What we do get in the novels is a keen observer of people and society, and Jane would have been an excellent psychologist or sociologist. My mental map of nineteenth-century England comes from novelists, not historians. And I believe the everyday history included in their novels is a major trait of Austen’s and Dickens’ success. I have no interest in reading about the Napoleonic Wars which was concurrent with Jane’s stories. Some critics shame Jane for not being interested too, but I find her peripheral view of soldiers and sailors at home more interesting.
In the past two weeks, The New York Times has run two articles on textual analysis of Jane Austen and her word usage: “Charting Literary Greatness with Jane Austen,” and “The Word Choices Explain Why Jane Austen Endures.” Austen’s six novels stood out in their graph, away from all the other novels charted. (Strangely, they left out Dickens – I wonder why?)
Because of the anniversary of her death, there’s much being written about Jane. Just look at this Google search limited to the recent week. I’m sure this Jane Austen mania is invisible to most people, but for her fans, it only validates why she’s worthy of being remembered.
When I read Jane I delight in comparing then and now. Of course, Jane’s upper middle-class characters peeking inside manor houses totally ignores how ninety-five percent of England lived back then. Dickens trounced Jane at covering the full socio-economic spectrum. However, Jane covers a preindustrial time before Dickens. Jane was born the year before America declared independence and died the year before Mary Shelley published Frankenstein, A Modern Prometheus. Her novels have almost exclusive rights to that specific period of literary history. Whereas Dickens is working the same territory as the Brontës, Thackery, Trollope, Collins, and others. There were plenty of English novelists during the Regency period, but we don’t read them today.
Anyone who is a fan of Downton Abbey should be a fan of Jane Austen because that TV show chronicles the death of a lifestyle that Austen wrote about. The reason why the Crawley family had to leave their estate to a distant cousin is the same reason why the Bennets had to leave their home to Mr. Collins. Robert Crawley, the Earl of Grantham is pretty much a Mr. Darcy a century later who had to marry a rich American woman instead of a local Elizabeth Bennet.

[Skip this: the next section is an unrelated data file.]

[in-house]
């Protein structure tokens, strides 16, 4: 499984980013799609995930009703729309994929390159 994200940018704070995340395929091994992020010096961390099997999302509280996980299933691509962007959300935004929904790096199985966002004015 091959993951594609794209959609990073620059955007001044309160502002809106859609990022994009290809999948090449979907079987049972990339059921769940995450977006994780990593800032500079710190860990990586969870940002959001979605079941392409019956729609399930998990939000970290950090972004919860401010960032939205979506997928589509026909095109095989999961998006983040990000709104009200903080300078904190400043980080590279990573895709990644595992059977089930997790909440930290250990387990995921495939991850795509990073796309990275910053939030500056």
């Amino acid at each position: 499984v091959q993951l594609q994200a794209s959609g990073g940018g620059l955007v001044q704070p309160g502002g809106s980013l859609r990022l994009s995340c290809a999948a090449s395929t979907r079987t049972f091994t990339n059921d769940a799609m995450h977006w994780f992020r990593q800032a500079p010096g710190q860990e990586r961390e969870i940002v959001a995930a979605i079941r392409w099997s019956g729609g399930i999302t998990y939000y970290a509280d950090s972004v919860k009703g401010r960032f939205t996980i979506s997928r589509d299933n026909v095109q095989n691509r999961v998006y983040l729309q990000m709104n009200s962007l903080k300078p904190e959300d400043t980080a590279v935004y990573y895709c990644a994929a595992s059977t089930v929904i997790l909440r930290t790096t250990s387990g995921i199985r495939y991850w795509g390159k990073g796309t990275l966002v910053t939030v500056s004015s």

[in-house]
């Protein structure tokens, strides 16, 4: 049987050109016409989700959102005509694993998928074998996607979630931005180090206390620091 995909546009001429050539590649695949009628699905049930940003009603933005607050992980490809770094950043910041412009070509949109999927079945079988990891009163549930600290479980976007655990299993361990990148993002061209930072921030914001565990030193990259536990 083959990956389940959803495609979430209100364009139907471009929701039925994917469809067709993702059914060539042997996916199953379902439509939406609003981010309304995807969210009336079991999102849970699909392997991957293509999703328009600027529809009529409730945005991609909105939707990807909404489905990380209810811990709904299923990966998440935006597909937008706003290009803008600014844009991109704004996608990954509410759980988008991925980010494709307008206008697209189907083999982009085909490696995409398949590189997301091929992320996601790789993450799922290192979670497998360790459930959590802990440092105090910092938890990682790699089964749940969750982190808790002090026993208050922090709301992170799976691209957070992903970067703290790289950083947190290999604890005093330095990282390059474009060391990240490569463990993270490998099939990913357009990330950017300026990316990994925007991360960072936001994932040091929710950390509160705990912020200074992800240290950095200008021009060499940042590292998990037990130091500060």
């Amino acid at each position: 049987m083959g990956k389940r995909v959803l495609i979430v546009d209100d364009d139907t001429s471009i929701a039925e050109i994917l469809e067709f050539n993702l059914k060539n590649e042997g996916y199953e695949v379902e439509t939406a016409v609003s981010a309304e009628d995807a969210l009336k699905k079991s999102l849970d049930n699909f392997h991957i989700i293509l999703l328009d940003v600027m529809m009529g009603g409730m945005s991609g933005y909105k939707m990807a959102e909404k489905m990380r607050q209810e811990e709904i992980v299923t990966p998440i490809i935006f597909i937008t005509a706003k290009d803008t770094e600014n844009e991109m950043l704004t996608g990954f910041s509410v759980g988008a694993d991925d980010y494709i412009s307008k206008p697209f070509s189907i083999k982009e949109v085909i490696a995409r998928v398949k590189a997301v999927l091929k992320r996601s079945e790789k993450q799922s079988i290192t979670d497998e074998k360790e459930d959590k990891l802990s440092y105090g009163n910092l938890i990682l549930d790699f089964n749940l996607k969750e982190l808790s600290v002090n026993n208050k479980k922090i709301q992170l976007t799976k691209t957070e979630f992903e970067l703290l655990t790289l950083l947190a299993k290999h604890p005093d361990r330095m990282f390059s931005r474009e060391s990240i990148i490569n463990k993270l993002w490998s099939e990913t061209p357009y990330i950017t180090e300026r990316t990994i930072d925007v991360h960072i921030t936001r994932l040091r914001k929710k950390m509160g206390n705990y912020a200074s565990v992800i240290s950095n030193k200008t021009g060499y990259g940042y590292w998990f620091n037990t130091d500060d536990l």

I’m not an Anglophile, but to enjoy reading English novels means learning English history. Austen and Dickens anchor me in nineteenth-century England in the same way Twain and Alcott put me in nineteenth-century America, or Tolstoy lets me see nineteenth-century Russia. Their novels help me understand nineteenth-century art and art history, the time of my favorite paintings. Jane’s novels help me to appreciate on a deeper level historical novels like The Signature of All Things by Elizabeth Gilbert.
Yet, there’s another reason why I love Jane Austen novels. In the 1960s I grew up reading 1950s writers and stories. Over time I realized my favorite writers had favorite writers, and those writers had writers who inspired them. Many writers today can trace their literary genealogy back to Jane Austen. Over a lifetime of reading, I’ve been slowly studying a family tree of fiction. That gives me a great deal of pleasure.
Finally, reading Jane gives me Elizabeth Bennet, Elinor and Marianne Dashwood, Fanny Price, Emma Woodhouse, Catherine Morland and Anne Elliot. Fictional females are extremely important to understanding the history of women and the evolution of feminist thought in our culture. By reading novels, we can see how free women were in their times, from Elizabeth Bennet to Caroline Meeber to Lady Brett Ashley to Janie Crawford to Esther Greenwood to Isodore Wing to Ifemelu to Offred/June.